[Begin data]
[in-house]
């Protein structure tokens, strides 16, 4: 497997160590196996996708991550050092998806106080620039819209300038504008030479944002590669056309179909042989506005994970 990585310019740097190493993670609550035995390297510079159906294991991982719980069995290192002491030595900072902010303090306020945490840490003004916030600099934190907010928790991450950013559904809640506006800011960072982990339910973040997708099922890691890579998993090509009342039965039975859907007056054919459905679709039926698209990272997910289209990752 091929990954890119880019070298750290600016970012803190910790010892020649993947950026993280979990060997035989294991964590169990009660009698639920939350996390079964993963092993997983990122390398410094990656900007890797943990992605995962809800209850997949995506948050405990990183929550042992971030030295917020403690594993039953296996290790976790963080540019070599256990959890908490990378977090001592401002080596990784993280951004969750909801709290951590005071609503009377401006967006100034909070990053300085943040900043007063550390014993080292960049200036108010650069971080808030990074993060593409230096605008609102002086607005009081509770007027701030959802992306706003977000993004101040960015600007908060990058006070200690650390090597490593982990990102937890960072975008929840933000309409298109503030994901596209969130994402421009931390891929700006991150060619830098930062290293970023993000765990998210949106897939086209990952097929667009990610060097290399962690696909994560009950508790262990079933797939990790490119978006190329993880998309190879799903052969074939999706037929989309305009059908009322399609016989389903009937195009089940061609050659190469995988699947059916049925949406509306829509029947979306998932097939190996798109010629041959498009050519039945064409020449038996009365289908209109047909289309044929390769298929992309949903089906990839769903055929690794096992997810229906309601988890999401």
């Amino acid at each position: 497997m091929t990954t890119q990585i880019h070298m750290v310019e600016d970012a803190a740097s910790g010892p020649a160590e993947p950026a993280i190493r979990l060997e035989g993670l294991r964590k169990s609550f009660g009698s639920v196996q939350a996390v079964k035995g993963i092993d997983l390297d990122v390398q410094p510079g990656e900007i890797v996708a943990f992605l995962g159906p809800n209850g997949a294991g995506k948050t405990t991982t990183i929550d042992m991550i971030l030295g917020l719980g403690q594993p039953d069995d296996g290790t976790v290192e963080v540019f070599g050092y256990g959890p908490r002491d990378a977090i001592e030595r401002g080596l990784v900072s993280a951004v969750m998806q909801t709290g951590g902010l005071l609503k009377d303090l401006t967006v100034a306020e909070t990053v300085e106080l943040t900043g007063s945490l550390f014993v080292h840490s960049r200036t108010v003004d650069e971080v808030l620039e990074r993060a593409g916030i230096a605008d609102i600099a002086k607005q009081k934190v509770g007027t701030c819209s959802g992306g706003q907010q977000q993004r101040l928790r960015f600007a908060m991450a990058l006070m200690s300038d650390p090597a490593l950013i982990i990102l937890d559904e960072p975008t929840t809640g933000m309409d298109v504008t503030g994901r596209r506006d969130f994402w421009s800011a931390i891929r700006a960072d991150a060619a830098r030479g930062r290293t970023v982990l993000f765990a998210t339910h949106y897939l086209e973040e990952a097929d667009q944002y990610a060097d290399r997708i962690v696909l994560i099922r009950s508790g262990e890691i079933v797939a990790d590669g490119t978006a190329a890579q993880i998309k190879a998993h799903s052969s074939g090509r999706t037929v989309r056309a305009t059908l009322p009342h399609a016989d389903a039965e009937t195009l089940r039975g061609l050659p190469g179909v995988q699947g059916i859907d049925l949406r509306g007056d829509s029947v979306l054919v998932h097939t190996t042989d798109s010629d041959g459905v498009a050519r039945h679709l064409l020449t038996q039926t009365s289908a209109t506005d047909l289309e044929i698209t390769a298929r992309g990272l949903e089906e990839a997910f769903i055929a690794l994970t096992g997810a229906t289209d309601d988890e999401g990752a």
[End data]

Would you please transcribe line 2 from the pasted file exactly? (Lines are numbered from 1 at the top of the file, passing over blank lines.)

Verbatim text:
């Protein structure tokens, strides 16, 4: 497997160590196996996708991550050092998806106080620039819209300038504008030479944002590669056309179909042989506005994970 990585310019740097190493993670609550035995390297510079159906294991991982719980069995290192002491030595900072902010303090306020945490840490003004916030600099934190907010928790991450950013559904809640506006800011960072982990339910973040997708099922890691890579998993090509009342039965039975859907007056054919459905679709039926698209990272997910289209990752 091929990954890119880019070298750290600016970012803190910790010892020649993947950026993280979990060997035989294991964590169990009660009698639920939350996390079964993963092993997983990122390398410094990656900007890797943990992605995962809800209850997949995506948050405990990183929550042992971030030295917020403690594993039953296996290790976790963080540019070599256990959890908490990378977090001592401002080596990784993280951004969750909801709290951590005071609503009377401006967006100034909070990053300085943040900043007063550390014993080292960049200036108010650069971080808030990074993060593409230096605008609102002086607005009081509770007027701030959802992306706003977000993004101040960015600007908060990058006070200690650390090597490593982990990102937890960072975008929840933000309409298109503030994901596209969130994402421009931390891929700006991150060619830098930062290293970023993000765990998210949106897939086209990952097929667009990610060097290399962690696909994560009950508790262990079933797939990790490119978006190329993880998309190879799903052969074939999706037929989309305009059908009322399609016989389903009937195009089940061609050659190469995988699947059916049925949406509306829509029947979306998932097939190996798109010629041959498009050519039945064409020449038996009365289908209109047909289309044929390769298929992309949903089906990839769903055929690794096992997810229906309601988890999401």